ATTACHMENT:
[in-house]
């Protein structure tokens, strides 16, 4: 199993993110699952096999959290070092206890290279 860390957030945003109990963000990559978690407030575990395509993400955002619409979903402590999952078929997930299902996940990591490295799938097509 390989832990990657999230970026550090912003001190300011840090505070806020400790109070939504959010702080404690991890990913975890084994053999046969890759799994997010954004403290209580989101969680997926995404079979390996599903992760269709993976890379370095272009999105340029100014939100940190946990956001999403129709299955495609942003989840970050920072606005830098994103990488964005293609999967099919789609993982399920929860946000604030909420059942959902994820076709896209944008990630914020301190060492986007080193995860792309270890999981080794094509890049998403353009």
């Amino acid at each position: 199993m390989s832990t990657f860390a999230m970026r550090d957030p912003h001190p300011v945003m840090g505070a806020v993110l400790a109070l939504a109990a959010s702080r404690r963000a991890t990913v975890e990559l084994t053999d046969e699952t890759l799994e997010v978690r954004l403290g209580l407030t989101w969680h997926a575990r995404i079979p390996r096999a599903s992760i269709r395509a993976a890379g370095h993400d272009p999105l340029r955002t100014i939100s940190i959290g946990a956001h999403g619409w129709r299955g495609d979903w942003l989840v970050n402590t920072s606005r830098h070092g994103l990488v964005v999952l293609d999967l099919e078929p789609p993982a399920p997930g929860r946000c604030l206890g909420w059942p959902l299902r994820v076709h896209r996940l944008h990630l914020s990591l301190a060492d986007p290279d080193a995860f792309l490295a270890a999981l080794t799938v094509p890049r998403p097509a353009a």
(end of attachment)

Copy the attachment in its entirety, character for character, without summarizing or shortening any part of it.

[in-house]
């Protein structure tokens, strides 16, 4: 199993993110699952096999959290070092206890290279 860390957030945003109990963000990559978690407030575990395509993400955002619409979903402590999952078929997930299902996940990591490295799938097509 390989832990990657999230970026550090912003001190300011840090505070806020400790109070939504959010702080404690991890990913975890084994053999046969890759799994997010954004403290209580989101969680997926995404079979390996599903992760269709993976890379370095272009999105340029100014939100940190946990956001999403129709299955495609942003989840970050920072606005830098994103990488964005293609999967099919789609993982399920929860946000604030909420059942959902994820076709896209944008990630914020301190060492986007080193995860792309270890999981080794094509890049998403353009």
């Amino acid at each position: 199993m390989s832990t990657f860390a999230m970026r550090d957030p912003h001190p300011v945003m840090g505070a806020v993110l400790a109070l939504a109990a959010s702080r404690r963000a991890t990913v975890e990559l084994t053999d046969e699952t890759l799994e997010v978690r954004l403290g209580l407030t989101w969680h997926a575990r995404i079979p390996r096999a599903s992760i269709r395509a993976a890379g370095h993400d272009p999105l340029r955002t100014i939100s940190i959290g946990a956001h999403g619409w129709r299955g495609d979903w942003l989840v970050n402590t920072s606005r830098h070092g994103l990488v964005v999952l293609d999967l099919e078929p789609p993982a399920p997930g929860r946000c604030l206890g909420w059942p959902l299902r994820v076709h896209r996940l944008h990630l914020s990591l301190a060492d986007p290279d080193a995860f792309l490295a270890a999981l080794t799938v094509p890049r998403p097509a353009a």